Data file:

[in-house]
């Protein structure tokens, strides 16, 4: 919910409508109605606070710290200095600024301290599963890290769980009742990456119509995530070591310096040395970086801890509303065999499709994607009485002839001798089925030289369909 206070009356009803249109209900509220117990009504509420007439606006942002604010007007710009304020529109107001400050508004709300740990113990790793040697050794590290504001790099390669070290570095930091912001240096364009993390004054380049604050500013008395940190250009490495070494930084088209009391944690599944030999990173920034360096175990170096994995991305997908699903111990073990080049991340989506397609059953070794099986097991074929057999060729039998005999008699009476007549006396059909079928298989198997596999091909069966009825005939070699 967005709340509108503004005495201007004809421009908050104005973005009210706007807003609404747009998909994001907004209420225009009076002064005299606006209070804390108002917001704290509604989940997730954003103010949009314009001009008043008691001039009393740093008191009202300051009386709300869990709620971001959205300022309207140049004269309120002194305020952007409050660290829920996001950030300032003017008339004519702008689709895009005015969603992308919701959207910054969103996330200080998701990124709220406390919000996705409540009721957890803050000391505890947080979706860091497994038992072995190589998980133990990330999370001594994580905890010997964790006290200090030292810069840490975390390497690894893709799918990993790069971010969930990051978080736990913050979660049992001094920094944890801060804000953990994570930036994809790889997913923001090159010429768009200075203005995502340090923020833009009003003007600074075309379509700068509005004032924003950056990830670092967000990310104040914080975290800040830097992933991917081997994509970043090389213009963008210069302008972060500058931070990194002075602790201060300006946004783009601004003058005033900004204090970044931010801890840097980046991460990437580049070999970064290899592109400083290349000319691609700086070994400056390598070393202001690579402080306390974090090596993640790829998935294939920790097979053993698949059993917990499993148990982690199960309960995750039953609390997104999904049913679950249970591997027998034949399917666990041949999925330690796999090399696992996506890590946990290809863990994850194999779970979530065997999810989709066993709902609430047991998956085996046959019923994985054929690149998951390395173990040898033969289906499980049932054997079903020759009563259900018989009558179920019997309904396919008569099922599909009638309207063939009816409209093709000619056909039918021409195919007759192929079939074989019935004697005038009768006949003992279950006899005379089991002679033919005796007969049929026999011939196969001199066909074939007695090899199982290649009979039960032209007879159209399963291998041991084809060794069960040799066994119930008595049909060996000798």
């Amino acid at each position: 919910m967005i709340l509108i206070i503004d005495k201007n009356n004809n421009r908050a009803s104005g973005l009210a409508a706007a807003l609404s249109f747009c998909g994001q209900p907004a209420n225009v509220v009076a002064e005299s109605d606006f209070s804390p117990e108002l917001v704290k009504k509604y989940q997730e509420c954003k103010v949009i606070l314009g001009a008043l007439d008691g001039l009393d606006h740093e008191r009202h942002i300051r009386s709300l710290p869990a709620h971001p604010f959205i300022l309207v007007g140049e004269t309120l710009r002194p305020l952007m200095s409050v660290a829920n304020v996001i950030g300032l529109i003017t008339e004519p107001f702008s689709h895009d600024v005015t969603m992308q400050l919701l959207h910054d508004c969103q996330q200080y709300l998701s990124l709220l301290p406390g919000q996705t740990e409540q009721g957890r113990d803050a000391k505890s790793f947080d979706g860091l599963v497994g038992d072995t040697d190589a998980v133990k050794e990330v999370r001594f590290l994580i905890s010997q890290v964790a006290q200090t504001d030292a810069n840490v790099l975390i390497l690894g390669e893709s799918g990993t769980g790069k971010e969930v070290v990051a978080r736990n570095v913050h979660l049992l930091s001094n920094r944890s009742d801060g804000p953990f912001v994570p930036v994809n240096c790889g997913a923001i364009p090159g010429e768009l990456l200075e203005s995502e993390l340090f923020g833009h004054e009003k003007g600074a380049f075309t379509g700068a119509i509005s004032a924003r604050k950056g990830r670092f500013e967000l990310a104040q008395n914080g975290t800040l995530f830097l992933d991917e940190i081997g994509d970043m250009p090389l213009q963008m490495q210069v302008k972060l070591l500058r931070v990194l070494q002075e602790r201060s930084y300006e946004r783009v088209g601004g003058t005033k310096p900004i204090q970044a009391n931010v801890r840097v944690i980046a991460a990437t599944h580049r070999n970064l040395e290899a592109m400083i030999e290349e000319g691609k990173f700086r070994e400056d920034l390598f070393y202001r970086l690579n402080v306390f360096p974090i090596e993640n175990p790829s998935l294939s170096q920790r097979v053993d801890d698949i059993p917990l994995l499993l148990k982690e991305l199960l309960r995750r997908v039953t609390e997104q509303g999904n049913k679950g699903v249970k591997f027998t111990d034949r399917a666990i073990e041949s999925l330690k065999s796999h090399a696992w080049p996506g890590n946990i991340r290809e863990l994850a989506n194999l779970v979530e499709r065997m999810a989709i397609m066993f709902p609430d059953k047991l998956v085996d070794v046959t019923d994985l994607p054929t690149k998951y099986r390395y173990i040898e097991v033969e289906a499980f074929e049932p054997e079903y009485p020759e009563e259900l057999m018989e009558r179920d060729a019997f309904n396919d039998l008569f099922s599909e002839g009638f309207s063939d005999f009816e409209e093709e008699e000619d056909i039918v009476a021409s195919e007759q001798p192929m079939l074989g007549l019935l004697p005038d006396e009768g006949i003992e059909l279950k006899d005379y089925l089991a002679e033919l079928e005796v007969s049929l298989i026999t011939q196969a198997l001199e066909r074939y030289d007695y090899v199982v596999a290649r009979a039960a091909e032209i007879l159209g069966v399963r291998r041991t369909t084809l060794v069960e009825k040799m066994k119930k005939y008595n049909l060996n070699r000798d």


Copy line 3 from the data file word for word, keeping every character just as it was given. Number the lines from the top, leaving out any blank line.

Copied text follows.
């Amino acid at each position: 919910m967005i709340l509108i206070i503004d005495k201007n009356n004809n421009r908050a009803s104005g973005l009210a409508a706007a807003l609404s249109f747009c998909g994001q209900p907004a209420n225009v509220v009076a002064e005299s109605d606006f209070s804390p117990e108002l917001v704290k009504k509604y989940q997730e509420c954003k103010v949009i606070l314009g001009a008043l007439d008691g001039l009393d606006h740093e008191r009202h942002i300051r009386s709300l710290p869990a709620h971001p604010f959205i300022l309207v007007g140049e004269t309120l710009r002194p305020l952007m200095s409050v660290a829920n304020v996001i950030g300032l529109i003017t008339e004519p107001f702008s689709h895009d600024v005015t969603m992308q400050l919701l959207h910054d508004c969103q996330q200080y709300l998701s990124l709220l301290p406390g919000q996705t740990e409540q009721g957890r113990d803050a000391k505890s790793f947080d979706g860091l599963v497994g038992d072995t040697d190589a998980v133990k050794e990330v999370r001594f590290l994580i905890s010997q890290v964790a006290q200090t504001d030292a810069n840490v790099l975390i390497l690894g390669e893709s799918g990993t769980g790069k971010e969930v070290v990051a978080r736990n570095v913050h979660l049992l930091s001094n920094r944890s009742d801060g804000p953990f912001v994570p930036v994809n240096c790889g997913a923001i364009p090159g010429e768009l990456l200075e203005s995502e993390l340090f923020g833009h004054e009003k003007g600074a380049f075309t379509g700068a119509i509005s004032a924003r604050k950056g990830r670092f500013e967000l990310a104040q008395n914080g975290t800040l995530f830097l992933d991917e940190i081997g994509d970043m250009p090389l213009q963008m490495q210069v302008k972060l070591l500058r931070v990194l070494q002075e602790r201060s930084y300006e946004r783009v088209g601004g003058t005033k310096p900004i204090q970044a009391n931010v801890r840097v944690i980046a991460a990437t599944h580049r070999n970064l040395e290899a592109m400083i030999e290349e000319g691609k990173f700086r070994e400056d920034l390598f070393y202001r970086l690579n402080v306390f360096p974090i090596e993640n175990p790829s998935l294939s170096q920790r097979v053993d801890d698949i059993p917990l994995l499993l148990k982690e991305l199960l309960r995750r997908v039953t609390e997104q509303g999904n049913k679950g699903v249970k591997f027998t111990d034949r399917a666990i073990e041949s999925l330690k065999s796999h090399a696992w080049p996506g890590n946990i991340r290809e863990l994850a989506n194999l779970v979530e499709r065997m999810a989709i397609m066993f709902p609430d059953k047991l998956v085996d070794v046959t019923d994985l994607p054929t690149k998951y099986r390395y173990i040898e097991v033969e289906a499980f074929e049932p054997e079903y009485p020759e009563e259900l057999m018989e009558r179920d060729a019997f309904n396919d039998l008569f099922s599909e002839g009638f309207s063939d005999f009816e409209e093709e008699e000619d056909i039918v009476a021409s195919e007759q001798p192929m079939l074989g007549l019935l004697p005038d006396e009768g006949i003992e059909l279950k006899d005379y089925l089991a002679e033919l079928e005796v007969s049929l298989i026999t011939q196969a198997l001199e066909r074939y030289d007695y090899v199982v596999a290649r009979a039960a091909e032209i007879l159209g069966v399963r291998r041991t369909t084809l060794v069960e009825k040799m066994k119930k005939y008595n049909l060996n070699r000798d």